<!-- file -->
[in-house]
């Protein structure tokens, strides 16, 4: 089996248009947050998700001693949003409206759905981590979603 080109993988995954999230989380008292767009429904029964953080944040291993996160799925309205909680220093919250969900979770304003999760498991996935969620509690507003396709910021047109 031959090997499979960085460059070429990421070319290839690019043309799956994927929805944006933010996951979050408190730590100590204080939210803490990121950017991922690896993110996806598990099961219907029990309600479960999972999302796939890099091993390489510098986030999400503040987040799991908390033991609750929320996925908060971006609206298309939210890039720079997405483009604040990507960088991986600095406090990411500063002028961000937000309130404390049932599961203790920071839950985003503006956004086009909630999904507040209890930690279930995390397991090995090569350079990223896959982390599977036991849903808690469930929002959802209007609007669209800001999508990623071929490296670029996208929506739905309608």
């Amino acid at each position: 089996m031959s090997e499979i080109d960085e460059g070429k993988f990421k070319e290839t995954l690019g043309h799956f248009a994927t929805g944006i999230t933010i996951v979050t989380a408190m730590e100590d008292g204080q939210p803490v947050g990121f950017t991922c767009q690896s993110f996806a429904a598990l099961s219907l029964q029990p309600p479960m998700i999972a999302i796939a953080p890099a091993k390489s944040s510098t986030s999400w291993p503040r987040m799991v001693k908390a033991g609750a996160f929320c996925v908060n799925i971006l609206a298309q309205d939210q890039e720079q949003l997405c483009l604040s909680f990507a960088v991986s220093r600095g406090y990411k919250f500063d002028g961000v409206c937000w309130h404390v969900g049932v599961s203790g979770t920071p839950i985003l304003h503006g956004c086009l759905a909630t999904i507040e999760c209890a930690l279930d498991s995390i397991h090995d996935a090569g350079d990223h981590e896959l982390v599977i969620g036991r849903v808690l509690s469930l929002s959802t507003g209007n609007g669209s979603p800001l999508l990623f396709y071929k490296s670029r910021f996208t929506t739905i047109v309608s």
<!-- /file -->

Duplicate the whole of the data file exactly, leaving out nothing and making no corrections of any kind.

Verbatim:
[in-house]
């Protein structure tokens, strides 16, 4: 089996248009947050998700001693949003409206759905981590979603 080109993988995954999230989380008292767009429904029964953080944040291993996160799925309205909680220093919250969900979770304003999760498991996935969620509690507003396709910021047109 031959090997499979960085460059070429990421070319290839690019043309799956994927929805944006933010996951979050408190730590100590204080939210803490990121950017991922690896993110996806598990099961219907029990309600479960999972999302796939890099091993390489510098986030999400503040987040799991908390033991609750929320996925908060971006609206298309939210890039720079997405483009604040990507960088991986600095406090990411500063002028961000937000309130404390049932599961203790920071839950985003503006956004086009909630999904507040209890930690279930995390397991090995090569350079990223896959982390599977036991849903808690469930929002959802209007609007669209800001999508990623071929490296670029996208929506739905309608």
């Amino acid at each position: 089996m031959s090997e499979i080109d960085e460059g070429k993988f990421k070319e290839t995954l690019g043309h799956f248009a994927t929805g944006i999230t933010i996951v979050t989380a408190m730590e100590d008292g204080q939210p803490v947050g990121f950017t991922c767009q690896s993110f996806a429904a598990l099961s219907l029964q029990p309600p479960m998700i999972a999302i796939a953080p890099a091993k390489s944040s510098t986030s999400w291993p503040r987040m799991v001693k908390a033991g609750a996160f929320c996925v908060n799925i971006l609206a298309q309205d939210q890039e720079q949003l997405c483009l604040s909680f990507a960088v991986s220093r600095g406090y990411k919250f500063d002028g961000v409206c937000w309130h404390v969900g049932v599961s203790g979770t920071p839950i985003l304003h503006g956004c086009l759905a909630t999904i507040e999760c209890a930690l279930d498991s995390i397991h090995d996935a090569g350079d990223h981590e896959l982390v599977i969620g036991r849903v808690l509690s469930l929002s959802t507003g209007n609007g669209s979603p800001l999508l990623f396709y071929k490296s670029r910021f996208t929506t739905i047109v309608s």